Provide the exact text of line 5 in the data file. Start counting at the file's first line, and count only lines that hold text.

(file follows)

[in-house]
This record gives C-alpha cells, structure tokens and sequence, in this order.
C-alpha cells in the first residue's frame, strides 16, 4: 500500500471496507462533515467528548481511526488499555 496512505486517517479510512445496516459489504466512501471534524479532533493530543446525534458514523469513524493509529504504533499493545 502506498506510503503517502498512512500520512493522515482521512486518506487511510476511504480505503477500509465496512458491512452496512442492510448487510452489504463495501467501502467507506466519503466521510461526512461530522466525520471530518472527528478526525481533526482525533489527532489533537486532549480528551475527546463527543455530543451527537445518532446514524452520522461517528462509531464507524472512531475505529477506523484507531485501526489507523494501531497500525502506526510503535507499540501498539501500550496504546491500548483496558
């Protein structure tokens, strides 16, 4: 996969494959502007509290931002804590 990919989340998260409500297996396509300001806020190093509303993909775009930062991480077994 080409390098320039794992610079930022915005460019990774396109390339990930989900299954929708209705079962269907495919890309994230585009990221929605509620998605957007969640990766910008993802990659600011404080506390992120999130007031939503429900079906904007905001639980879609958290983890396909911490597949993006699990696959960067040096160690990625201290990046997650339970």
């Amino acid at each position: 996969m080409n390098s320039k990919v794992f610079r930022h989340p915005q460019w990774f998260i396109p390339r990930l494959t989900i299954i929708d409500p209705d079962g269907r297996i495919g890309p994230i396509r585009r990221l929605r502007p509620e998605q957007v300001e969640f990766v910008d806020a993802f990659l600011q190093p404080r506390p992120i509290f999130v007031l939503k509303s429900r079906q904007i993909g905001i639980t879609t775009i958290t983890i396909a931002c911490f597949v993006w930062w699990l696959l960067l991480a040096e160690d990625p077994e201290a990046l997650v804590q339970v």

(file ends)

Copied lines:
């Amino acid at each position: 996969m080409n390098s320039k990919v794992f610079r930022h989340p915005q460019w990774f998260i396109p390339r990930l494959t989900i299954i929708d409500p209705d079962g269907r297996i495919g890309p994230i396509r585009r990221l929605r502007p509620e998605q957007v300001e969640f990766v910008d806020a993802f990659l600011q190093p404080r506390p992120i509290f999130v007031l939503k509303s429900r079906q904007i993909g905001i639980t879609t775009i958290t983890i396909a931002c911490f597949v993006w930062w699990l696959l960067l991480a040096e160690d990625p077994e201290a990046l997650v804590q339970v």